2. They’ve partnered with the Law Donut to provide a lot of the background information people search for online. But they don’t just do that… they also have a busy, topical blog which is populated by opinion pieces and firm news. By buying in the standard content, their fee-earners are freed up to really share their expertise and opinions.
3. Each fee-earner profile includes a short interview, professional information, personal social media links, contact details, a link to their personal blog articles, and a personal call back request… learning something from the faceless bank ‘managers’ here, about clients wanting a one-to-one relationship.
4. Their big focus for the coming months is improving their online services section… but with a twist. They don’t want to do away with face-to-face (or phone) contact. Their online Wills, PI, Debt Recovery and Conveyancing services will offer two options: arrange a call back or ‘fill in a form to give us the full facts and we’ll call you back to discuss and progress’. You see, to them, having a role on the high-street and keeping in touch is important, so they have decided to use their website to help this, not replace the personal touch. It’s all about offering consumer choice.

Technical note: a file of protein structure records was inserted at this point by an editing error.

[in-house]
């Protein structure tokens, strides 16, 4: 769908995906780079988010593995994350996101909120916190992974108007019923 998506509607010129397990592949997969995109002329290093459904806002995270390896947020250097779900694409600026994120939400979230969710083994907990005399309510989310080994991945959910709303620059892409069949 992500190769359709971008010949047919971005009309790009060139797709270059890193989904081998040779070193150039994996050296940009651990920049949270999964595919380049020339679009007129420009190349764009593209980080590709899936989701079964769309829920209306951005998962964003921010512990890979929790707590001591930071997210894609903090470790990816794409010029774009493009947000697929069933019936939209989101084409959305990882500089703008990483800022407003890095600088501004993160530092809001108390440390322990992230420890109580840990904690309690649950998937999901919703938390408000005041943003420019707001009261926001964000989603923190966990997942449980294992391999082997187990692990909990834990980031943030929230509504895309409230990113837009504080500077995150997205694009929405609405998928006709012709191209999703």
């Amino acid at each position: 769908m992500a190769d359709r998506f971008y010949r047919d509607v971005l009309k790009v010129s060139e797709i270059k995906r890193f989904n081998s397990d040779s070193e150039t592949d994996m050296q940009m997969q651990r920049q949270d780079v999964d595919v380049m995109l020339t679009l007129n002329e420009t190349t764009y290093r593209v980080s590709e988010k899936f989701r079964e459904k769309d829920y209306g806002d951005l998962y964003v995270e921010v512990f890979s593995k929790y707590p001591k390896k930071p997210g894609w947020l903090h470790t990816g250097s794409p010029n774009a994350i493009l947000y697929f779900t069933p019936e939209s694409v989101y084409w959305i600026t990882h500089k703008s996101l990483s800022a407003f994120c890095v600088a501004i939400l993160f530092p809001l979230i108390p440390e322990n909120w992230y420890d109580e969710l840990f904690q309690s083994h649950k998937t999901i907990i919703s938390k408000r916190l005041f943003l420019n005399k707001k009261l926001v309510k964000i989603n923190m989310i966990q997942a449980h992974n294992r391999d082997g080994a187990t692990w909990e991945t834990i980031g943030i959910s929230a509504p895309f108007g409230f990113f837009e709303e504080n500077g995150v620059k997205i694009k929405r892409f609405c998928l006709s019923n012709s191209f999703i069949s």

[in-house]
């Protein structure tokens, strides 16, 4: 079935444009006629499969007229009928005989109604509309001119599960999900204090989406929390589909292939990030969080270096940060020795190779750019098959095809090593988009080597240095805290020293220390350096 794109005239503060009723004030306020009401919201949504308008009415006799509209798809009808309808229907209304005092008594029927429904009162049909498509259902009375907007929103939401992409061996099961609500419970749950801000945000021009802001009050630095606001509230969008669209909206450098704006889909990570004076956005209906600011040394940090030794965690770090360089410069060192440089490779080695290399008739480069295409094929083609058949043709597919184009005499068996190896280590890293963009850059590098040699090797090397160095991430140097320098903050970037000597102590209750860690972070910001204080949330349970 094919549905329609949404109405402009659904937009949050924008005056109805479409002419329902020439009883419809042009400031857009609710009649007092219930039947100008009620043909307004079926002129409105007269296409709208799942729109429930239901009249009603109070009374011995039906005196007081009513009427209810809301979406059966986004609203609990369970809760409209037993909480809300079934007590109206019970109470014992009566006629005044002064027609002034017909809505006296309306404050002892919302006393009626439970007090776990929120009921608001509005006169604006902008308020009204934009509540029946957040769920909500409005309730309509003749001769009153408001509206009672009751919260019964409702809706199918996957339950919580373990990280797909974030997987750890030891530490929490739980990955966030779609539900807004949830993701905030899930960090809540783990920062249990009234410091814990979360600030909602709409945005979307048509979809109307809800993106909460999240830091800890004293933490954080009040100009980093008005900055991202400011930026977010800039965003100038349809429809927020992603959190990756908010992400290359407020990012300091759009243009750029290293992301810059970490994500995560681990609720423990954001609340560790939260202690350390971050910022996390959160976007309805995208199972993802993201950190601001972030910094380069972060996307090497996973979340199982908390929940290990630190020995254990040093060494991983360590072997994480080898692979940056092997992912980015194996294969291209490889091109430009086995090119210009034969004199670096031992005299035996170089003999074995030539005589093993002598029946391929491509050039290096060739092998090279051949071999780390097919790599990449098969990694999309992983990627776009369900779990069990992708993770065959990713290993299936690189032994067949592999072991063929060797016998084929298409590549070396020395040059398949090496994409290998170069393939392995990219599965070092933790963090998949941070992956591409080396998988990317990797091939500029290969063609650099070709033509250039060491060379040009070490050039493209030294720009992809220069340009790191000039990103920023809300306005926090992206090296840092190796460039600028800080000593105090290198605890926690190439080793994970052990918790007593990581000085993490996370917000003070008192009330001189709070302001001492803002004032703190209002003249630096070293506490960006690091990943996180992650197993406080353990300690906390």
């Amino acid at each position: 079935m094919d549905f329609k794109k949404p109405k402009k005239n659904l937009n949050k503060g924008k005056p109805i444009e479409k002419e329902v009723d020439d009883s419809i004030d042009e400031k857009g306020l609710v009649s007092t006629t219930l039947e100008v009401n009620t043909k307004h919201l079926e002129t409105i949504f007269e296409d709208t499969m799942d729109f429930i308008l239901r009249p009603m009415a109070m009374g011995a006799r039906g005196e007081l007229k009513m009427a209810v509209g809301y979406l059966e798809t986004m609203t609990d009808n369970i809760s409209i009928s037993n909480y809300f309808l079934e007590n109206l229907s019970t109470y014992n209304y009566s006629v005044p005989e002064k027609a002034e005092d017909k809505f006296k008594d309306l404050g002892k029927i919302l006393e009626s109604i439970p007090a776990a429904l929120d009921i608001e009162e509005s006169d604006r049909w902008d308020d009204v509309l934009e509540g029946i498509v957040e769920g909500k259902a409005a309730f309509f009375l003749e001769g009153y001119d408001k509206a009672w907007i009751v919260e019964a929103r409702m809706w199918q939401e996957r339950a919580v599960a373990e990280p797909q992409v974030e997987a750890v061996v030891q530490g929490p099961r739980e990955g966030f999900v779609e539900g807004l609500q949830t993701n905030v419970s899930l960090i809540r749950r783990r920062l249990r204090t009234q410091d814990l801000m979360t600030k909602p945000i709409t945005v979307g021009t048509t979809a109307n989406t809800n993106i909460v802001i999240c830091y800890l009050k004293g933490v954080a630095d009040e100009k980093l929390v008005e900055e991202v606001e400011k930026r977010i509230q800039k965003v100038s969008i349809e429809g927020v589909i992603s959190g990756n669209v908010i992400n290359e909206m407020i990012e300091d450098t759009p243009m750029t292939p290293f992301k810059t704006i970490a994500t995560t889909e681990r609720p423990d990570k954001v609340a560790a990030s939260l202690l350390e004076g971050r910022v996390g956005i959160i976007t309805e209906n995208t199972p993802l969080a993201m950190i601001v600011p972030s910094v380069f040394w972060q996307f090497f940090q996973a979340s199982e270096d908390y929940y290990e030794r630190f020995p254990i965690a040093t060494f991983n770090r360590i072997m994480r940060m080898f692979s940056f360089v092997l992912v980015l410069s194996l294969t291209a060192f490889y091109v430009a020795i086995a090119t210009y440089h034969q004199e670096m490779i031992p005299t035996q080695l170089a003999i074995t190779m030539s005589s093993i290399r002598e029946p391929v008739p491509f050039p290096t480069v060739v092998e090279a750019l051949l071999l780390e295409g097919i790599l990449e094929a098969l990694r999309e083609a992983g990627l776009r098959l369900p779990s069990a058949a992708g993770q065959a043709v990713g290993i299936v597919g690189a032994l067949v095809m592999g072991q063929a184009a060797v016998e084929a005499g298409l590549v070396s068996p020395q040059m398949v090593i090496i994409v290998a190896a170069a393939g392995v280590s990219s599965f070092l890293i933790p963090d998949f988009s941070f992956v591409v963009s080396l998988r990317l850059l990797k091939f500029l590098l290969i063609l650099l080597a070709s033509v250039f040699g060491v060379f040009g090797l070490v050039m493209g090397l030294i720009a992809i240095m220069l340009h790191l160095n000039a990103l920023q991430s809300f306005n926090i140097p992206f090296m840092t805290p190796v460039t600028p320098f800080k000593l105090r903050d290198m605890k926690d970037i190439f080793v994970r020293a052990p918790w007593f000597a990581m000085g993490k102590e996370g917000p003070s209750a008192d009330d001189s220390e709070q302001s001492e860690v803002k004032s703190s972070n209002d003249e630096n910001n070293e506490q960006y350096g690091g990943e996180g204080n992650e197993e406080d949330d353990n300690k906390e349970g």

5. Social media, for them, might not be a means to securing new work but they recognise that it helps to build trust and loyalty, as well as drive website traffic… so they keep simple profiles populated, across the major platforms.
The common thread in all of this is that both firms consider client service to be their highest priority and use their online presence to demonstrate it… for both it’s a case of SHOW not TELL. They don’t need to talk about being the law firm of choice because they, for their target markets, quite simple are. They include small, subtle things on their website that make life easier for their consumers, that answer the questions they have (and perhaps don’t even know they have) and above all… they make it really easy for people to get in touch, connect and build relationships. Now that, is how firms should be spending their IT budget…